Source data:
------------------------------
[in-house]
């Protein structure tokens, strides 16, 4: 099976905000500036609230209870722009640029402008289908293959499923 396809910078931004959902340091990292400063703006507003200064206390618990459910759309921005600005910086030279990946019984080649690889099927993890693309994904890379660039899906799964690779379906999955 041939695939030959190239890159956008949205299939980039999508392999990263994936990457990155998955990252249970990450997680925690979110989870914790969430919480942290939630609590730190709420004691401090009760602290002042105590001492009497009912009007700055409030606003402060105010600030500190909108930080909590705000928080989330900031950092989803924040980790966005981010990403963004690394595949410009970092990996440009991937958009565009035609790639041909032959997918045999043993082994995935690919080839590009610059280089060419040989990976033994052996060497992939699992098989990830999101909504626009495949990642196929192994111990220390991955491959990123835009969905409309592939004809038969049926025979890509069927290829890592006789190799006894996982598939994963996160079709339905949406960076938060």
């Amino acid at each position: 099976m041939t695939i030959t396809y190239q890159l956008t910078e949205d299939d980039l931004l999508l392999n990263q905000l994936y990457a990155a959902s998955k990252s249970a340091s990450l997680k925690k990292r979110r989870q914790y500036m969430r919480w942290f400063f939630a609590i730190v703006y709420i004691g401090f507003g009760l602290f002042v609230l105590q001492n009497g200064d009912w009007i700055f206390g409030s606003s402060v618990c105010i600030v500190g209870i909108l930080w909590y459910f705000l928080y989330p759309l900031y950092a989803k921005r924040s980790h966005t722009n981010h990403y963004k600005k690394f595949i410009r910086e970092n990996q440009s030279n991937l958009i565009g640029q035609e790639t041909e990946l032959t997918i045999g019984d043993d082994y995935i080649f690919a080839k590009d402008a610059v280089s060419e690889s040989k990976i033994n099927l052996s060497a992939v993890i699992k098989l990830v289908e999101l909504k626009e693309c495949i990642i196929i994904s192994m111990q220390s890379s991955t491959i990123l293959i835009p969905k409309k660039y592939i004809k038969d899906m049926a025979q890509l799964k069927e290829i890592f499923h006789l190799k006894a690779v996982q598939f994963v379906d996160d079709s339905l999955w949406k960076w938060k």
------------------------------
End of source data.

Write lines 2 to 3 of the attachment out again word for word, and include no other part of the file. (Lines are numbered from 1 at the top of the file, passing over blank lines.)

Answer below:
């Protein structure tokens, strides 16, 4: 099976905000500036609230209870722009640029402008289908293959499923 396809910078931004959902340091990292400063703006507003200064206390618990459910759309921005600005910086030279990946019984080649690889099927993890693309994904890379660039899906799964690779379906999955 041939695939030959190239890159956008949205299939980039999508392999990263994936990457990155998955990252249970990450997680925690979110989870914790969430919480942290939630609590730190709420004691401090009760602290002042105590001492009497009912009007700055409030606003402060105010600030500190909108930080909590705000928080989330900031950092989803924040980790966005981010990403963004690394595949410009970092990996440009991937958009565009035609790639041909032959997918045999043993082994995935690919080839590009610059280089060419040989990976033994052996060497992939699992098989990830999101909504626009495949990642196929192994111990220390991955491959990123835009969905409309592939004809038969049926025979890509069927290829890592006789190799006894996982598939994963996160079709339905949406960076938060």
């Amino acid at each position: 099976m041939t695939i030959t396809y190239q890159l956008t910078e949205d299939d980039l931004l999508l392999n990263q905000l994936y990457a990155a959902s998955k990252s249970a340091s990450l997680k925690k990292r979110r989870q914790y500036m969430r919480w942290f400063f939630a609590i730190v703006y709420i004691g401090f507003g009760l602290f002042v609230l105590q001492n009497g200064d009912w009007i700055f206390g409030s606003s402060v618990c105010i600030v500190g209870i909108l930080w909590y459910f705000l928080y989330p759309l900031y950092a989803k921005r924040s980790h966005t722009n981010h990403y963004k600005k690394f595949i410009r910086e970092n990996q440009s030279n991937l958009i565009g640029q035609e790639t041909e990946l032959t997918i045999g019984d043993d082994y995935i080649f690919a080839k590009d402008a610059v280089s060419e690889s040989k990976i033994n099927l052996s060497a992939v993890i699992k098989l990830v289908e999101l909504k626009e693309c495949i990642i196929i994904s192994m111990q220390s890379s991955t491959i990123l293959i835009p969905k409309k660039y592939i004809k038969d899906m049926a025979q890509l799964k069927e290829i890592f499923h006789l190799k006894a690779v996982q598939f994963v379906d996160d079709s339905l999955w949406k960076w938060k």